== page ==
Open Access
Volume 31, 2024
Article Number E1
Number of page(s) 2
Published online 15 May 2024

Parasite is a member of COPE and we pay close attention to the strict observance of the rules of experimental ethics in the articles published in our journal. Our attention has been drawn to a possible breach of ethical rules in an article published in 2018 in Parasite [1], referred to in the remainder of this text as the “article in question”.

The source was an email from the authors of an article published in 2023 [2], referred to in the rest of this text as the “incriminating article”. Upon reading the incriminating article, we noticed that the article in question is not cited in the text itself, but is included in a list of 456 articles given in a Supplementary File [3]; furthermore, the name and email of the Editor-in-Chief of Parasite are not given in another Supplementary File [4].

We convened a Committee to rule on this case, referred to in the remainder of this text as the “Parasite Ethics Committee”. The Parasite Ethics Committee was made up of members of the Parasite editorial team, two members from the office of the Société Française de Parasitologie, and the Managing Director of EDP Sciences. The Parasite Ethics Committee sought the opinion of the Comité de Protection des Personnes de Paris X (Chairman: Prof. Casassus) and then interviewed the authors of the article in question.

On reading the offending article, it appears that the alleged breach of ethical rules attributed to the article in question is a discrepancy between the date of approval by the Comité de Protection des Personnes (Human Protection Committee) and the date of the experiments.

The Parasite Ethics Committee notes that: The experiments carried out in the work reported in the article in question were conducted exclusively on lice. The Parasite Ethics Committee notes that as lice are insects, they are not covered by French laws governing the use of live animals for scientific purposes, which apply only to vertebrates, foetal forms of mammals and cephalopods [5]. On this point, no breach of ethical rules can be attributed.

The authors of the article in question did indeed request an opinion from the Comité de Protection des Personnes, which granted it on the basis of an examination of the protocol for experiments on lice reported in the article. The Parasite Ethics Committee notes that it was not necessary to request this opinion since, as pointed out above, no experiments directly involving human subjects were conducted in this study [57].Only patient consent for the scientific use of their lice was required, which was obtained.

In the end, all the authors can be blamed for is having sought approval from a Committee for the Protection of Individuals, which they obtained, even though this was neither necessary nor desirable. Whether they did this within the appropriate time frame or not is therefore irrelevant.

The Parasite Ethics Committee therefore considers that the article in question published in Parasite does not present any ethical issues. The article will remain published and requires no modification.

Apart from this specific case, the Parasite Ethics Committee notes that the incriminating article [2] is not without error: an article [9] cited in one of the supplementary files [3] and noted as having been published by EDP Sciences in Parasite in fact comes from another scientific journal, published by another publisher. This error must therefore be corrected in the offending article.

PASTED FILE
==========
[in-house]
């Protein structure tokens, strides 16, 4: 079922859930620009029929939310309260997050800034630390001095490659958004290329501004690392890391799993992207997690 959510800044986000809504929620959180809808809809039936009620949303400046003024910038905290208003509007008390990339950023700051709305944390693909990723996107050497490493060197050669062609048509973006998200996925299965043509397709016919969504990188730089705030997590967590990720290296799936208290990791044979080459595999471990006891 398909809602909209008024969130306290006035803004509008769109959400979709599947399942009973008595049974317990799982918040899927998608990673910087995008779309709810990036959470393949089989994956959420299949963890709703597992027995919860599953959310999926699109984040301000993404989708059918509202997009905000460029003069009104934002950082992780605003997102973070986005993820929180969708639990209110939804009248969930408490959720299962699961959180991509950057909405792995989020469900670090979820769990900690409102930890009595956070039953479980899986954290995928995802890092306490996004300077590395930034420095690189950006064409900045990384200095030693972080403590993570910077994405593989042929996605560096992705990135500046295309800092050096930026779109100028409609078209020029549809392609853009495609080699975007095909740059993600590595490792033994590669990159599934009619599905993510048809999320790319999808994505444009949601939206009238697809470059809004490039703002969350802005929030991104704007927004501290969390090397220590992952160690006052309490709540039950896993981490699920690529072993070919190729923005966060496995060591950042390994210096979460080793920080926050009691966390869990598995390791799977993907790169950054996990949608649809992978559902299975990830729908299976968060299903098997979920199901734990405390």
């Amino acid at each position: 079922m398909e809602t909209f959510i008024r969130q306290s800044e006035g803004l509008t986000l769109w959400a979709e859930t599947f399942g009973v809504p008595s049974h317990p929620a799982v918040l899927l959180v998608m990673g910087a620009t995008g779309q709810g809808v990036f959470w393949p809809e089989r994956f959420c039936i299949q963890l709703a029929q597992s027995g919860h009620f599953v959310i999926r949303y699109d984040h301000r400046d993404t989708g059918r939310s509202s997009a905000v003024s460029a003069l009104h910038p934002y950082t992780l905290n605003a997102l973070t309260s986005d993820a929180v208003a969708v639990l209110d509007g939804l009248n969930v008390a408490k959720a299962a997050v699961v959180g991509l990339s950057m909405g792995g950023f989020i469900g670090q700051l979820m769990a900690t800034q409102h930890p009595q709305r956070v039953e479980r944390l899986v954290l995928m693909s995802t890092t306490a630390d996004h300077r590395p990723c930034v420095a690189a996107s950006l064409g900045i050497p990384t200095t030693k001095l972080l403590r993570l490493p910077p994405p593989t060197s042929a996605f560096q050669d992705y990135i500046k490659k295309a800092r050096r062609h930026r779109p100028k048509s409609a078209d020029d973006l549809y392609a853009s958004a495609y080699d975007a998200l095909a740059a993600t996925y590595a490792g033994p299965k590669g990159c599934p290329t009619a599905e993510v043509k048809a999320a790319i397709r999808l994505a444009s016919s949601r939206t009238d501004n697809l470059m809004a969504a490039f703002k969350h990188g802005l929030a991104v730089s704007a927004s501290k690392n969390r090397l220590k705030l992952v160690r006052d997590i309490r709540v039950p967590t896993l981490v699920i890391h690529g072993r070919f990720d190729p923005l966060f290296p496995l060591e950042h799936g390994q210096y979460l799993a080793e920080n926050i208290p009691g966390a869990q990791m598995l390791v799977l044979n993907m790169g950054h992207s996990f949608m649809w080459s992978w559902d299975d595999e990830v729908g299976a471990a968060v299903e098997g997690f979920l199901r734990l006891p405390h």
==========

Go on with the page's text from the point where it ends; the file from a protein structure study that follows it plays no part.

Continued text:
1. Candy K, Brun S, Nicolas P, Durand R, Charrel RN, Izri A. 2018. Do drowning and anoxia kill head lice? Parasite, 25, 8. [Google Scholar]
  2. Frank F, Florens N, Meyerowitz-Katz G, Barriere J, Billy É, Saada V, Samuel A, Robert J, Besançon L. 2023. Raising concerns on questionable ethics approvals-a case study of 456 trials from the Institut Hospitalo-Universitaire Méditerranée Infection. Research Integrity and Peer Review, 8(1), 9. [Google Scholar]
  3. Supplementary File to Frank et al – Table 2. Available at Clinical_Research_Papers_With_Ethical_Concerns.csv. [Google Scholar]
  4. Supplementary File to Frank et al – Table 3. Available at Editors contact.csv. [Google Scholar]
  5. Section 6: Use of live animals for scientific purposes, Articles R214–87. Available at [Google Scholar]
  6. Law no. 2012-300 of 5 March 2012 on research involving the human person (known as the Jardé Law), amended by Order no. 2016-800 of 16 June 2016. Available at [Google Scholar]
  7. Decree no. 2016–1537 of 16 November 2016, applicable on 17 November 2016. Available at [Google Scholar]
  8. Public Health Code. General principles relating to research involving the human person (Articles L1121-1). Available at [Google Scholar]
  9. Dao TL, Canard N, Hoang VT, Ly TDA, Drali T, Ninove L, Fenollar F, Raoult D, Parola P, Marty P, Gautret P. 2020. Risk factors for symptoms of infection and microbial carriage among French medical students abroad. International Journal of Infectious Diseases, 100, 104–111. [Google Scholar]

Cite this article as: The Parasite Editorial Board. 2024. Analysis of an accusation of a possible breach of ethics in an article published in Parasite. Parasite 31, E1.

© The Parasite Ethics Committee, published by EDP Sciences, 2024

Licence Creative CommonsThis is an Open Access article distributed under the terms of the Creative Commons Attribution License (, which permits unrestricted use, distribution, and reproduction in any medium, provided the original work is properly cited.

Current usage metrics show cumulative count of Article Views (full-text article views including HTML views, PDF and ePub downloads, according to the available data) and Abstracts Views on Vision4Press platform.

Data correspond to usage on the plateform after 2015. The current usage metrics is available 48-96 hours after online publication and is updated daily on week days.

Initial download of the metrics may take a while.